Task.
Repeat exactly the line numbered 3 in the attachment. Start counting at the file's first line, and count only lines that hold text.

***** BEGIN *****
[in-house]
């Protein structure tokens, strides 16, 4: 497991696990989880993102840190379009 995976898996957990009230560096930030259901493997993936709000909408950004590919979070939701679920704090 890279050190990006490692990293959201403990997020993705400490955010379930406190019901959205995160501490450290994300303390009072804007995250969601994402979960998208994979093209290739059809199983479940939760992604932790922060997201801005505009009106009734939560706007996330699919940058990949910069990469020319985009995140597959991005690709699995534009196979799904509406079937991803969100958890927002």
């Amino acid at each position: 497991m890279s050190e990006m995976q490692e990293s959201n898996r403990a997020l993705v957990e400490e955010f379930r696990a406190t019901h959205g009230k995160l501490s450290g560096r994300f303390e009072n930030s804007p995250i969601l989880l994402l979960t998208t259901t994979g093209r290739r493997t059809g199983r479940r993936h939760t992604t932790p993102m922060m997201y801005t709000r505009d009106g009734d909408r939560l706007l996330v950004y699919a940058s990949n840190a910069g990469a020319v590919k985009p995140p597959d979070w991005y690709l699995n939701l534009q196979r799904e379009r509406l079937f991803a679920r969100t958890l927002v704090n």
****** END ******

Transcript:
């Amino acid at each position: 497991m890279s050190e990006m995976q490692e990293s959201n898996r403990a997020l993705v957990e400490e955010f379930r696990a406190t019901h959205g009230k995160l501490s450290g560096r994300f303390e009072n930030s804007p995250i969601l989880l994402l979960t998208t259901t994979g093209r290739r493997t059809g199983r479940r993936h939760t992604t932790p993102m922060m997201y801005t709000r505009d009106g009734d909408r939560l706007l996330v950004y699919a940058s990949n840190a910069g990469a020319v590919k985009p995140p597959d979070w991005y690709l699995n939701l534009q196979r799904e379009r509406l079937f991803a679920r969100t958890l927002v704090n």